October 20, 2009
I have been working recently on rescuing some of the more notable small trees and shrubs in my yard from some very invasive honeysuckle and strangler fig vines. This is a picture I took of a couple of young Sourwood trees that I saved – the vines were shading out even the uppermost foliage of the trees before I cut them down. For those unfamiliar with this lovely native plant, they are the small trees in the foreground of the photo with red-tinted foliage.
I love Sourwood (Oxydendrum arboreum) – it is a beautiful native tree that thrives especially in the Appalachian region. It has a slim, upright form with glossy green leaves that turn the most brilliant shade of red in the fall. Autumn displays are particularly stunning when bright red foliage is contrasted by the cascading, golden-yellow spent flower panicles and seed pods. Mature specimens even provide good winter form with their strong, slender trunks and well-textured bark. Sourwood is also of note to agriculturists with apiaries, as the white flowers borne from June to August are known to produce one of the best tasting – and most highly sought-after – honeys available.
I think when I buy my own farm I’ll surround it with Sourwoods.
October 5, 2009
Mondo Grass (Ophiopogon sp.) is a mounding perennial with a form that visually mimics grasses. Larger species and cultivars of Mondo look similar to Monkey Grass (Liriope sp.), a landscaping staple in the southeastern United States.
The Mondo Grass in this photo is a dwarf cultivar of Ophiopogon japonicus that I am thinking about using as a low-growing ground cover in a shady part of the yard. In my endeavor to actually cover more than one square foot of ground, I am attempting to propagate these plants by division. It’s not that difficult really – in a purchased pot of Mondo Grass, each tuft is its own tiny plant – you merely have to dig them up and tease the roots apart. Mondos can reproduce vegetatively by sending out underground offshoots, and it’s a propagation method much preferred to saving and sowing the difficult-to-germinate seeds.
So here’s my question: Assuming there is room to spread out, do Mondos put out more offshoots when they are isolated or crowded? I’ve planted a few pots with crowded centers and a few that are more spread out to see which fills in the fastest. Any thoughts on this are welcome.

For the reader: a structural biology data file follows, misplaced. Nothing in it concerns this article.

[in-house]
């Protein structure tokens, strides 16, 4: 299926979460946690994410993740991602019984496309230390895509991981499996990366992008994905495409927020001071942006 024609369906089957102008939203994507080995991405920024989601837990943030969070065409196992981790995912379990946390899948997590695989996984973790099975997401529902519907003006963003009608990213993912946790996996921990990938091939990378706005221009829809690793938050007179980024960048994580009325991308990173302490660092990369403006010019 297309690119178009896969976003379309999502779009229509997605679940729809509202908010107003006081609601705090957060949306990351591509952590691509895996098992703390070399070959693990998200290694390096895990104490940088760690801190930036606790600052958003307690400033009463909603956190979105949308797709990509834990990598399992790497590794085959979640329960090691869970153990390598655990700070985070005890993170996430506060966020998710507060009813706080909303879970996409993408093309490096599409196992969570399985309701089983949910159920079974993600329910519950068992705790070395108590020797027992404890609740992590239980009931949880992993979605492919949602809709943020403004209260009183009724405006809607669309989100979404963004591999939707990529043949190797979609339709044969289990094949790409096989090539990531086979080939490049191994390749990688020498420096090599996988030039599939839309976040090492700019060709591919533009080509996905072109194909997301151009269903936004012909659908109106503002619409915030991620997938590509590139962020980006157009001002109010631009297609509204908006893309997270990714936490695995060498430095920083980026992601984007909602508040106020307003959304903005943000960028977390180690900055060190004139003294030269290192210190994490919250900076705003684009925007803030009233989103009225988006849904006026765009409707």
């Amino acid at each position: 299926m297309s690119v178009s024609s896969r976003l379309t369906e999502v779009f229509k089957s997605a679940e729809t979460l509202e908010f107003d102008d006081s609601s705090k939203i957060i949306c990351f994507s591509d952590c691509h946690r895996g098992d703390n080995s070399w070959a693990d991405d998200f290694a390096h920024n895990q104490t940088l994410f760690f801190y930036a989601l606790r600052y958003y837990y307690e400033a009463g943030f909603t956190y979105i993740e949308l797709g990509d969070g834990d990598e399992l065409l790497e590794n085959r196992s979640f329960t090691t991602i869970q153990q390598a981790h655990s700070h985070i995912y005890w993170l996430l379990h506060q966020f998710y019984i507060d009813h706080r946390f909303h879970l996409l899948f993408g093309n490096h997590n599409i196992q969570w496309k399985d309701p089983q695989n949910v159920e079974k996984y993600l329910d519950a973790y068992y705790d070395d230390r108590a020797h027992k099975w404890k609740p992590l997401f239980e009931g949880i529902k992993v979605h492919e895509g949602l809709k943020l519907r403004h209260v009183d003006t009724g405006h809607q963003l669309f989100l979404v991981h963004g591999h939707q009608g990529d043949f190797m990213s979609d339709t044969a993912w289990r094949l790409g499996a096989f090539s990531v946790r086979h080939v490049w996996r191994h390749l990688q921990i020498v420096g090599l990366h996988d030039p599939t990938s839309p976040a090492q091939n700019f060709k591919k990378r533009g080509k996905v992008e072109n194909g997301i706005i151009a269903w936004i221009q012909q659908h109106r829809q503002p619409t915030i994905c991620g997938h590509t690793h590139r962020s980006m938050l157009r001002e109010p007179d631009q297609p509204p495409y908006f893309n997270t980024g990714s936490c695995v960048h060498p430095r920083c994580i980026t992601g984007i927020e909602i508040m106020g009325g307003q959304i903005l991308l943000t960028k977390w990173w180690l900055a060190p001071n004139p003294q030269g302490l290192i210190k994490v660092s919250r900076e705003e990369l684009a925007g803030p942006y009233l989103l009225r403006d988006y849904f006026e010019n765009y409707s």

September 19, 2009
Salad box success! These are the first sprouts of the ‘Rat’s Tail’ radish seeds I put out in the salad box. Aren’t they cute? ‘Rat’s Tail’ is an heirloom variety, originally from Java, that doesn’t produce edible roots but makes lots of spicy seed pods. It isn’t the most appealing name for a food crop, but I won’t care what they’re called when I’m eating delicious pickled seed pods this winter.
September 17, 2009
I recently moved into a new place that doesn’t have much good space for growing vegetables – the yard is small and most of it is heavily shaded. The one patch of lawn that does get sun is, of course, completely infested with crab grass. I don’t want to use chemical herbicides to get rid of the crab grass, so I’m thinking about sowing in a cover crop of winter rye and hairy vetch to see if that will smother it out. In the mean time, I really want to get in a few late-season crops before winter so I found an alternative – the salad box.
I came across this idea while walking past a television set my roommate had left on in the living room – Martha Stewart was building a “salad table” with guest Jon Traunfeld from the University of Maryland. I happened to have just the right materials lying around to quickly put together this smaller version of their salad table. Instead of using soilless potting media, which is mostly made from peat (technically peat is a renewable resource, but it is rarely sustainably harvested), I used a mixture of potting soil, compost and manure. Hopefully the mixture will not be too heavy for germinating seeds.
I’m planting the box with ‘Black-Seeded Simpson’ lettuce, ‘Munchener Bier’ and ‘Rat’s Tail’ heirloom radishes, and ‘Bull’s Blood’ heirloom beets. If it works out well, I may invest in building a whole table for growing my vegetables, rather than digging up the yard.